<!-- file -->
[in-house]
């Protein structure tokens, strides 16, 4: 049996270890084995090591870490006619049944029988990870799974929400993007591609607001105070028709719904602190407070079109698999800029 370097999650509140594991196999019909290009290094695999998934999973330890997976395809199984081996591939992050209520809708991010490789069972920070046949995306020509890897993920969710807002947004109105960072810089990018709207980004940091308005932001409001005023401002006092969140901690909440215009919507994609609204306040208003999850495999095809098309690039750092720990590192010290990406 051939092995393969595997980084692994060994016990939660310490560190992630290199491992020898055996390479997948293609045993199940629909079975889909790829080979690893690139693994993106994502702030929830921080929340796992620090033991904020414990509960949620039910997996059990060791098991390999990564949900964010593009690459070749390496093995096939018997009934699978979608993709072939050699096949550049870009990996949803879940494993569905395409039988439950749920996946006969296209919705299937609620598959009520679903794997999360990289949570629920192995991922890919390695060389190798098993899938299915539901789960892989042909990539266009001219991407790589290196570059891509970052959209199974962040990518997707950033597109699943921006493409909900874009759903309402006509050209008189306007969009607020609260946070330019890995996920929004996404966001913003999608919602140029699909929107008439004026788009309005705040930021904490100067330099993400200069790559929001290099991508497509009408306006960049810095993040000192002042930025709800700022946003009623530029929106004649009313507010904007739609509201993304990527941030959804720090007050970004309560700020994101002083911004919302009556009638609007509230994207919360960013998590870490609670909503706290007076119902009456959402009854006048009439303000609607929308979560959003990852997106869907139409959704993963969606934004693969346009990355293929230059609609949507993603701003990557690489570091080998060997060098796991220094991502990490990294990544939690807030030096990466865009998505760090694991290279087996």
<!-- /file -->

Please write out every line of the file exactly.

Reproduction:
[in-house]
């Protein structure tokens, strides 16, 4: 049996270890084995090591870490006619049944029988990870799974929400993007591609607001105070028709719904602190407070079109698999800029 370097999650509140594991196999019909290009290094695999998934999973330890997976395809199984081996591939992050209520809708991010490789069972920070046949995306020509890897993920969710807002947004109105960072810089990018709207980004940091308005932001409001005023401002006092969140901690909440215009919507994609609204306040208003999850495999095809098309690039750092720990590192010290990406 051939092995393969595997980084692994060994016990939660310490560190992630290199491992020898055996390479997948293609045993199940629909079975889909790829080979690893690139693994993106994502702030929830921080929340796992620090033991904020414990509960949620039910997996059990060791098991390999990564949900964010593009690459070749390496093995096939018997009934699978979608993709072939050699096949550049870009990996949803879940494993569905395409039988439950749920996946006969296209919705299937609620598959009520679903794997999360990289949570629920192995991922890919390695060389190798098993899938299915539901789960892989042909990539266009001219991407790589290196570059891509970052959209199974962040990518997707950033597109699943921006493409909900874009759903309402006509050209008189306007969009607020609260946070330019890995996920929004996404966001913003999608919602140029699909929107008439004026788009309005705040930021904490100067330099993400200069790559929001290099991508497509009408306006960049810095993040000192002042930025709800700022946003009623530029929106004649009313507010904007739609509201993304990527941030959804720090007050970004309560700020994101002083911004919302009556009638609007509230994207919360960013998590870490609670909503706290007076119902009456959402009854006048009439303000609607929308979560959003990852997106869907139409959704993963969606934004693969346009990355293929230059609609949507993603701003990557690489570091080998060997060098796991220094991502990490990294990544939690807030030096990466865009998505760090694991290279087996």